Well, we’re on the downhill side of the alphabet. Today’s A to Z Blog Challenge is reserved for the letter “N”. On this bright, sunny, but still too damn cold day, I thought I’d blog about saying no. I think as a parent I’ve said “no” a lot more than I’ve said “yes”, and the results are inevitably the same–they do what they want to do. Does this make me a failure as a parent? No. It puts me in the same class as billions of parents around the world. Let’s face it. Even God’s kids broke the rules and did exactly what He told them not to do.
It’s been my experience that children learn to say “no” well before they can even speak–the mouth that won’t open for the spoon, the toy tossed on the floor, and the endless hours of tears when they refuse to be comforted. Once they can speak, “no” comes out of their cute little mouths far more often than “yes”, so why don’t they understand what it means? As a parent, I’ve got a closet full of examples of the times I’ve said “no” or “don’t” to my children, and they went ahead and did it anyway. Invariably, they were found out and the appropriate punishment doled out, but you could bet your last dollar, the time would come when I’d say “no” and they’d do it anyway.
Unfortunately, I have to admit to being as guilty of ignoring “no” and “don’t” as most others. I think for some strange reason when our brains were wired, it was done in such a fashion that when we hear “don’t” or “no”, we immediately view it as a suggestion rather than a command or request. For example, how many times have you told yourself “don’t buy that” or “don’t eat that” and you’ve done it anyway? Yup. I hear you. Been there, done that, bought the t-shirt factory.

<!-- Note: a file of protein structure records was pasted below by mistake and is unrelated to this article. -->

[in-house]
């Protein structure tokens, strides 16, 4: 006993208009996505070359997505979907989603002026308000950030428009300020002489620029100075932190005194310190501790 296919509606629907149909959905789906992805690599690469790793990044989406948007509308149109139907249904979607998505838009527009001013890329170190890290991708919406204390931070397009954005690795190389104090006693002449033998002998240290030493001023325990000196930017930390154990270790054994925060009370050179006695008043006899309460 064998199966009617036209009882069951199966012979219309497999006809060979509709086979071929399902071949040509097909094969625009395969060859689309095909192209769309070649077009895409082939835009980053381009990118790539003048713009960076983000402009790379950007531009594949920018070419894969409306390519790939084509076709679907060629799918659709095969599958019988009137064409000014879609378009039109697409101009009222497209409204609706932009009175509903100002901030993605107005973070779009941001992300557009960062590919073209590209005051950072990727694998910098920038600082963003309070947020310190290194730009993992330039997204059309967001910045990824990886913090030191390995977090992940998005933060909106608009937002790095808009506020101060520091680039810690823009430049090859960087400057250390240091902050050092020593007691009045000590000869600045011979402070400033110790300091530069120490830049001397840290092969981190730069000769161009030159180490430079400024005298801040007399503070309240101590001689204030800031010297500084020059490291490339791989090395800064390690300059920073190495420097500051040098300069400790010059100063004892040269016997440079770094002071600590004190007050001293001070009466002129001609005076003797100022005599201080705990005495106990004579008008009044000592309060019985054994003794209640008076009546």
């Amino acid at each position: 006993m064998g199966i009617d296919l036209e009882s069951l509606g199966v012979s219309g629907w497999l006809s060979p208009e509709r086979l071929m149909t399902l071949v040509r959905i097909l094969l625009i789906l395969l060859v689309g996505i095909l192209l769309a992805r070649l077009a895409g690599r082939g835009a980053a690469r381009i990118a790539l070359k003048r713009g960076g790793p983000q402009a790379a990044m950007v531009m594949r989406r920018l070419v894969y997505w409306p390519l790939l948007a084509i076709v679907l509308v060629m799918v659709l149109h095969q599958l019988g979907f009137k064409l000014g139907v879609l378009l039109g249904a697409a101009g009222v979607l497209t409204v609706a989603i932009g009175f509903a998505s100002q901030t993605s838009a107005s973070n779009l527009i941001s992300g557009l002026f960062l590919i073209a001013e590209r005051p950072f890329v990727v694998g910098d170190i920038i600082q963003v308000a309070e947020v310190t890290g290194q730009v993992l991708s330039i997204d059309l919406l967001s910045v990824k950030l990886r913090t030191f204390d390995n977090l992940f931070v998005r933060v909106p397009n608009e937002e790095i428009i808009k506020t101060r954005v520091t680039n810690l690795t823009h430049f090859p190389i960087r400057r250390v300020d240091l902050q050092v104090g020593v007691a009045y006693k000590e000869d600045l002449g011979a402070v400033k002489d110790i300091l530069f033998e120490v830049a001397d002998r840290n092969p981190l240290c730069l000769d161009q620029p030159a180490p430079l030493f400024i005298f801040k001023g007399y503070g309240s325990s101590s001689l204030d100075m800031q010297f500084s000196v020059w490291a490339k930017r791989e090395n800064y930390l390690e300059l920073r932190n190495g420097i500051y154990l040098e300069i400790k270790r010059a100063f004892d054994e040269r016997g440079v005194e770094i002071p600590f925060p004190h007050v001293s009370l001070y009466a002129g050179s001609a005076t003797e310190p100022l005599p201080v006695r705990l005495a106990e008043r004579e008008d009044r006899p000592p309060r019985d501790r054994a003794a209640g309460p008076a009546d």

Look at mystery and horror movies for a moment. How many movies have you seen where someone is told “Don’t…” and they do it? I’ve sat through countless movies whispering to the screen “Don’t open the door..” or some such nonsense. What happens? They open the door. They get attacked, killed, eaten, you name it. Typical!
Lately, I’ve come across a whole new cadre of disobedient characters. I want them to do this, that, and the other thing, set it up for them, and Boom! No. They want to do something else. I can hear you sniggering. You’ve met them too. So, explain to me how imaginary characters, created inside my head by me, can be as wilful and stubborn as human children? If I try to bend them to my will, I get writer’s block, or worse–a plot so full of holes it resembles Swiss cheese. If I give them their heads, and allow them to deviate from the plot, I’m looking at a different ending, one I didn’t anticipate, and another three or four days to finish the manuscript.
So, what’s my answer? You guessed it. “Go with the flow, and hope for the best” No means no, and in this case, I’m the one saying, “No, it’s okay. This time, we’ll do it your way. After all, it’s your story too.” Right?
Check out today’s other A to Z Blog Challenge entries for the letter “N”.